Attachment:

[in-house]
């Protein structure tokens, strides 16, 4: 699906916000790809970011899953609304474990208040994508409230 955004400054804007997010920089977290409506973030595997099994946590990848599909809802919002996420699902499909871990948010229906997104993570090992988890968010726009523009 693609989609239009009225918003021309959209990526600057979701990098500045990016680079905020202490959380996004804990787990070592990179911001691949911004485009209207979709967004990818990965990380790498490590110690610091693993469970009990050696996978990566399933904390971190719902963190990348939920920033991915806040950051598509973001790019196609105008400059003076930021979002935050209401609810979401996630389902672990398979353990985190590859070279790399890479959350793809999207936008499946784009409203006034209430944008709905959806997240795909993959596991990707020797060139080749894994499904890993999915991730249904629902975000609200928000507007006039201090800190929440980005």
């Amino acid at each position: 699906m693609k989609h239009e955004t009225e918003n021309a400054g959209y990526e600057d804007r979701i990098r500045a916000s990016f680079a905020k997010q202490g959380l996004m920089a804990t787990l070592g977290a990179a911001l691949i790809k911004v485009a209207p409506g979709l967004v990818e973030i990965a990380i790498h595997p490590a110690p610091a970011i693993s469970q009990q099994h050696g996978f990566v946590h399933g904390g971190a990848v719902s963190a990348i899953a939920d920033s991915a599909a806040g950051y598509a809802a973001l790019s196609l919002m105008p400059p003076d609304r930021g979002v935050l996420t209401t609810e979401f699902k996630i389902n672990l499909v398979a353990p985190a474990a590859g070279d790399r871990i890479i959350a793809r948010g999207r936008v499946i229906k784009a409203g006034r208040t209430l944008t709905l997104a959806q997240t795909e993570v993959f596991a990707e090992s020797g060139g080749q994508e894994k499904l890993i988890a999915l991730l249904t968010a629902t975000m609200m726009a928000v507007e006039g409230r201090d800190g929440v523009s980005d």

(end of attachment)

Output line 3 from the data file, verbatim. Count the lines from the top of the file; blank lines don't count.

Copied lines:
């Amino acid at each position: 699906m693609k989609h239009e955004t009225e918003n021309a400054g959209y990526e600057d804007r979701i990098r500045a916000s990016f680079a905020k997010q202490g959380l996004m920089a804990t787990l070592g977290a990179a911001l691949i790809k911004v485009a209207p409506g979709l967004v990818e973030i990965a990380i790498h595997p490590a110690p610091a970011i693993s469970q009990q099994h050696g996978f990566v946590h399933g904390g971190a990848v719902s963190a990348i899953a939920d920033s991915a599909a806040g950051y598509a809802a973001l790019s196609l919002m105008p400059p003076d609304r930021g979002v935050l996420t209401t609810e979401f699902k996630i389902n672990l499909v398979a353990p985190a474990a590859g070279d790399r871990i890479i959350a793809r948010g999207r936008v499946i229906k784009a409203g006034r208040t209430l944008t709905l997104a959806q997240t795909e993570v993959f596991a990707e090992s020797g060139g080749q994508e894994k499904l890993i988890a999915l991730l249904t968010a629902t975000m609200m726009a928000v507007e006039g409230r201090d800190g929440v523009s980005d």